July 2024

Ocean’s Eight (2018)


CAST: Sandra Bullock, Cate Blanchett, Anne Hathaway, Helena Bonham Carter, Sarah Paulson, Rihanna, Awkwafina, Mindy Kaling, Richard Armitage, James Corden


2001’s Ocean’s Eleven was a slight but breezy and enjoyable heist caper.  Its two superfluous sequels were aimless, self-indulgent add-ons that felt more like thin excuses for the star-studded cast to get back together and have some more fun.  And now, as if the “brand name” has not been milked to death, here comes a paper-thin indirect “sequel” of sorts.  Ocean’s Eight is a generic and uninspired heist caper that’s never more than mildly entertaining and doesn’t offer anything fresh besides its all-female cast.

The titular “Ocean” here is not George Clooney’s Danny (who’s supposedly dead, although the movie oddly dangles ambiguity without clearing it up one way or another), but his never-before-mentioned sister Debbie (Sandra Bullock), who like her brother at the beginning of the original film, is being let out on parole.  And also like her sibling, the “reformed” Debbie wastes no time putting together a crew for her next big score, including reuniting with ex-partners Lou (Cate Blanchett) and Tammy (Sarah Paulson), and finding newbies, including pickpocket Constance (Awkwafina), hacker Eight Ball (Rihanna), jewelry designer Amita (Mindy Kaling), and cash-strapped fashion designer Rose (Helena Bonham Carter).  The target: the star-studded Met Gala, specifically a $150 million necklace that has to be snatched off the neck of movie star Daphne Kluger (Anne Hathaway).

Most heist movies spend significant screentime on the complex preparations for the caper, and then the climax showing how it all goes down.  In a good entry in this genre, the details can be fascinating, the heist suspenseful, the quirky gang of thieves entertaining.  Ocean’s Eight follows the basic formula but comes up underwhelming on all counts.  Director Gary Ross lacks the flair Steven Soderbergh brought to Ocean’s Eleven, and the uninspired, by the numbers feel permeates the production.  The heist is not engaging (even the lightweight breeze Ocean’s Eleven had more tension than this), and a couple “twists” aren’t surprising.  Despite all the glamorous wardrobes and jewelry on display, there’s no sense of style.  There’s also some plot elements that feel oddly half-formed.  The movie seems to set us up to expect a surprise George Clooney cameo, and then never follows through on it, a surefire recipe for disappointment (don’t bother staying through the end credits, there’s nothing there either).  The only “series veterans” to make cameos are Elliott Gould and Shaobo Qin (not exactly “spare no expense”).  There also seems to be a curious ambiguous undertone of flirtatious sexual tension between Sandra Bullock and Cate Blanchett’s characters that goes unacknowledged.  Our “villain”, Debbie’s sleazy ex (Richard Armitage) is too underused for his comeuppance to be worth caring about, and James Corden pops up in the eleventh hour as a Columbo-esque investigator who is mildly amusing but feels rather pointless.  Ocean’s Eight takes a little too much time to wrap itself up after the heist is over.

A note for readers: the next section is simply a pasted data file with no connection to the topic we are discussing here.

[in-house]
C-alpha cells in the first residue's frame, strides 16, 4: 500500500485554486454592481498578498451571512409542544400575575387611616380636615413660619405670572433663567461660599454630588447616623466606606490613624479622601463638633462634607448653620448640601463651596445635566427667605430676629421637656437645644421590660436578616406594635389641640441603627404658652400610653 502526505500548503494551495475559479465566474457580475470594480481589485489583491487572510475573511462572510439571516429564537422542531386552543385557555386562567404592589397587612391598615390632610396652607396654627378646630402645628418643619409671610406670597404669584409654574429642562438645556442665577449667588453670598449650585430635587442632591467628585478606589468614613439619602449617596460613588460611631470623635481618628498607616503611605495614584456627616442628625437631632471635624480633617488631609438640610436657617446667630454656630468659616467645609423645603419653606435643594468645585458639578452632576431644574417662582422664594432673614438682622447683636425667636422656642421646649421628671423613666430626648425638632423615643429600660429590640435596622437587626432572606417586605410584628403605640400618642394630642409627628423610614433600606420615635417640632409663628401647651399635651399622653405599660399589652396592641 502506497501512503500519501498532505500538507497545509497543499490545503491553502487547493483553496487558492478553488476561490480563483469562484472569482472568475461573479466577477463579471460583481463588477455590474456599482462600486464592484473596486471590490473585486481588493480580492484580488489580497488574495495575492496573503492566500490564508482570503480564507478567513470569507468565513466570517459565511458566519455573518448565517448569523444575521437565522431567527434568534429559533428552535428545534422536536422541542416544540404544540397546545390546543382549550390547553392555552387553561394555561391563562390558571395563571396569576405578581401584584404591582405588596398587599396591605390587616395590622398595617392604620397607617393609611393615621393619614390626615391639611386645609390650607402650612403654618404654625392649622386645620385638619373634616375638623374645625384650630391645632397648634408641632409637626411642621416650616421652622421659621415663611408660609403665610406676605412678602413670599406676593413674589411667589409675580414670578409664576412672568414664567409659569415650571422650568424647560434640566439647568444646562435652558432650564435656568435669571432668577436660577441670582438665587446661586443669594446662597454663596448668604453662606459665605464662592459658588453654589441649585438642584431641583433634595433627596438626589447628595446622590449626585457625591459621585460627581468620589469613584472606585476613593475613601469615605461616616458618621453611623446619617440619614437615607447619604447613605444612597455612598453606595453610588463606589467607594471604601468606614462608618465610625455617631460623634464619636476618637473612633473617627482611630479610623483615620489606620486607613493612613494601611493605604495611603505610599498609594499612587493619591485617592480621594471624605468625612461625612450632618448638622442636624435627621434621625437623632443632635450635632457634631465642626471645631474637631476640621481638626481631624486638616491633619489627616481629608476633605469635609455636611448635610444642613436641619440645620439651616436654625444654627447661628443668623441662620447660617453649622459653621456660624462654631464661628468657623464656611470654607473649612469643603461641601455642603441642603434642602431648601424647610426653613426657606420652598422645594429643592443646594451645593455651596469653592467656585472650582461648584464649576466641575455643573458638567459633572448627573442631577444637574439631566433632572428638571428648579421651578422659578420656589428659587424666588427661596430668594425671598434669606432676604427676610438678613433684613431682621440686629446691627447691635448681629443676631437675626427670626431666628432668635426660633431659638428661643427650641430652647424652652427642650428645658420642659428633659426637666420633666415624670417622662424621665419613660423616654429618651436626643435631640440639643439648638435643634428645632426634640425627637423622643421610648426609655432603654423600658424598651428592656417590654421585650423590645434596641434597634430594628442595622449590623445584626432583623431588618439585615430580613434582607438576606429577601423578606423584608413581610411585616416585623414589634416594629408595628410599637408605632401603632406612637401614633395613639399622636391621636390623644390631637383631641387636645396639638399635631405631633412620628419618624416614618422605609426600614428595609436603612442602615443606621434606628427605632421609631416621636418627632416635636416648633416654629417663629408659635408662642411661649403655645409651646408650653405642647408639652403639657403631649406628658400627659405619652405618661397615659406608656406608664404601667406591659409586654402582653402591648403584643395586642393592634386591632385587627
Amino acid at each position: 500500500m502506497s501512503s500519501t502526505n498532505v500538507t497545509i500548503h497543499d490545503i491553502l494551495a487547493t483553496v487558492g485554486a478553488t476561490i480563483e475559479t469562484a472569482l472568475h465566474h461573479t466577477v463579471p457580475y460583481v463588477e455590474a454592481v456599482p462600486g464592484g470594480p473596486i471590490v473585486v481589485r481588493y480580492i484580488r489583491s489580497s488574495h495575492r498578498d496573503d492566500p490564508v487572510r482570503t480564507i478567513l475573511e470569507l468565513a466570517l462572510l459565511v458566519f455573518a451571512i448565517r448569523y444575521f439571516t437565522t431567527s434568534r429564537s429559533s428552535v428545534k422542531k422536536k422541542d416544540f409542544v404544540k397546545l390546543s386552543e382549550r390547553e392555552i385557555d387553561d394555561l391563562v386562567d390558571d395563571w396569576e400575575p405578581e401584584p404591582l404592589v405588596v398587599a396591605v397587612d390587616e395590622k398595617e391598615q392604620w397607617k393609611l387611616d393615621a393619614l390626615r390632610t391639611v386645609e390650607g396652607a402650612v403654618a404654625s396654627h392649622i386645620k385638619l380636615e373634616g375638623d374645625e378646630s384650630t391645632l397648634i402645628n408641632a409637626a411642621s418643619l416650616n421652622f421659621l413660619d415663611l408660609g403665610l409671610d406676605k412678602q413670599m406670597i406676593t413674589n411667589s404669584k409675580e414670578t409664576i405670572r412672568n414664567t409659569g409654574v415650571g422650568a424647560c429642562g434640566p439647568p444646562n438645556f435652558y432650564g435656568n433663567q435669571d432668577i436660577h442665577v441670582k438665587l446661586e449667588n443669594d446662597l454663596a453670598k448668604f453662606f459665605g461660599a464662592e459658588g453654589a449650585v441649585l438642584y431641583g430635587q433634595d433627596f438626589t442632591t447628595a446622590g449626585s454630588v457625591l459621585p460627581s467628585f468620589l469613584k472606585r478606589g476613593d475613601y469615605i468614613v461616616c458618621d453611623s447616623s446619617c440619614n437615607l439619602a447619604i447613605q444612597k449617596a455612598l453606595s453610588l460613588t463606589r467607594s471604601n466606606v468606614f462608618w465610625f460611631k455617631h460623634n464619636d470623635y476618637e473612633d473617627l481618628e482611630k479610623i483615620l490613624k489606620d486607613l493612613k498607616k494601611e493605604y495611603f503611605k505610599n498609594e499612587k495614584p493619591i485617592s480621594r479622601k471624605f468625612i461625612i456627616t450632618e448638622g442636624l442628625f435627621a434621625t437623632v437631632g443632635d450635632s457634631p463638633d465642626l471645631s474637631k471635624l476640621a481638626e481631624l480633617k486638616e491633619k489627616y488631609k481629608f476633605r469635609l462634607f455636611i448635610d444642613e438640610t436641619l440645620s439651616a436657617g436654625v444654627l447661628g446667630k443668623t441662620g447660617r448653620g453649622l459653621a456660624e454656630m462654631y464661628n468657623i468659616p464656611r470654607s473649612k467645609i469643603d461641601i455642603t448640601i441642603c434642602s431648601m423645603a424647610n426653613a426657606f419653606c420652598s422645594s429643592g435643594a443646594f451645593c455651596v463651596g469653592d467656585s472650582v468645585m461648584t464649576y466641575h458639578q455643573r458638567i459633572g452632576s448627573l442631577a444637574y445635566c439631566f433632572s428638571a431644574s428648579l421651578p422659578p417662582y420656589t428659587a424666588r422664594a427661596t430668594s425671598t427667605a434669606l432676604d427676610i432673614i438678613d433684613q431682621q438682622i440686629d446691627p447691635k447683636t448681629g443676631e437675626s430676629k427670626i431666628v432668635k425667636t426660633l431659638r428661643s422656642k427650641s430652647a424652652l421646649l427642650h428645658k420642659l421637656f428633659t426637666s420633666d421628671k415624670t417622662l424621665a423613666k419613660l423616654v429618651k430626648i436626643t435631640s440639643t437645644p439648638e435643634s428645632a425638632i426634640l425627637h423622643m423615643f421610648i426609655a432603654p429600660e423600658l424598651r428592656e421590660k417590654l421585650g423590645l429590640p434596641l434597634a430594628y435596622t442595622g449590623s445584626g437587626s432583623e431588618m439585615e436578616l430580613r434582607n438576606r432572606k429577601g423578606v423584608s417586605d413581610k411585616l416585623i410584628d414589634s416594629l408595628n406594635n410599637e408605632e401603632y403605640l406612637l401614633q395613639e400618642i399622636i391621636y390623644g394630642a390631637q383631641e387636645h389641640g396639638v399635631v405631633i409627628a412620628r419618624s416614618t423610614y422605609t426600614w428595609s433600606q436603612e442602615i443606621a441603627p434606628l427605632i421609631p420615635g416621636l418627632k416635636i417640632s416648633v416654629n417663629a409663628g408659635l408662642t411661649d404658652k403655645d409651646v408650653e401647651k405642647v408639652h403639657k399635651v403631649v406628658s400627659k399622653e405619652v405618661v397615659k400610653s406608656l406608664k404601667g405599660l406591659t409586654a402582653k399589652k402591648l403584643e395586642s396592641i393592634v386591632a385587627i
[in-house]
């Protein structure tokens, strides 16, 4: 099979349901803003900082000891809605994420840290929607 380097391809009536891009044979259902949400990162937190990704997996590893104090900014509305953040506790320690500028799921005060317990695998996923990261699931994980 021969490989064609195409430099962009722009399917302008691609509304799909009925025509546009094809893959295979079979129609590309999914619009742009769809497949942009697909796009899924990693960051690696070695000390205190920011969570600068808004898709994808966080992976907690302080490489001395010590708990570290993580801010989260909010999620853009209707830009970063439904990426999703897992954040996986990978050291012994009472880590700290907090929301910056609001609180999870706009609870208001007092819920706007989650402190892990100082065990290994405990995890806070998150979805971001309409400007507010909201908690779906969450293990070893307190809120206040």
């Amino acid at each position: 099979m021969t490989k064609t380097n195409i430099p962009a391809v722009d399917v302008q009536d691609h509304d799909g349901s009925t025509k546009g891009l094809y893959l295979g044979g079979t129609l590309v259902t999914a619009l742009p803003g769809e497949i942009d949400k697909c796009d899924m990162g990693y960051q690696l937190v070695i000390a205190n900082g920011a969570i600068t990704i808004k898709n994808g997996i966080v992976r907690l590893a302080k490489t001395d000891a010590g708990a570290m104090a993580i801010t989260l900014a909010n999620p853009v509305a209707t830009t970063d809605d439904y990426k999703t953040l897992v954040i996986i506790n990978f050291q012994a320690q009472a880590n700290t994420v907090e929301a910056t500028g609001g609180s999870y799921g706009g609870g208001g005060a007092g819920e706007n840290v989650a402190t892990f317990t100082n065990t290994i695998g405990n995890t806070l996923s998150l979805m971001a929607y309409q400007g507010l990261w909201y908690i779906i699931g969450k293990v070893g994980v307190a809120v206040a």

Despite being the lead, one could argue Sandra Bullock is the blandest member of the ensemble.  Bullock is adequate, but she lacks either George Clooney’s screen presence or a femme fatale quality that could have given Debbie a little more juice.  Cate Blanchett shows more charisma (and gets to rock a series of stylish outfits), enough to draw more attention than Bullock when they share the screen, although her accent can’t seem to make up its mind whether it’s Australian or American.  Anne Hathaway seems to be enjoying herself sinking her teeth into a caricature of a vapid movie star who turns out to not be as dumb as she seems.  Helena Bonham Carter is her usual wild-haired, eccentric self (plus Irish accent), while Sarah Paulson, Mindy Kaling, Awkwafina, and an almost unrecognizable, deglamorized Rihanna fill out the “quirky” supporting crew.  There’s various celebrity cameos scattered around (most of them playing themselves), including but not limited to Common, Dakota Fanning, Katie Holmes, Serena Williams, Kim Kardashian, Heidi Klum, Marlo Thomas, and Dana Ivey.

Ocean’s Eight‘s inferiority to Ocean’s Eleven is telling of how important intangibles like style, flair, and panache can be.  Both are fluff, but one is breezy, slickly enjoyable fluff, while one is just “meh”.  Alas for those venturing to the theater in 2018, the latter describes Ocean’s Eight.

* * 1/2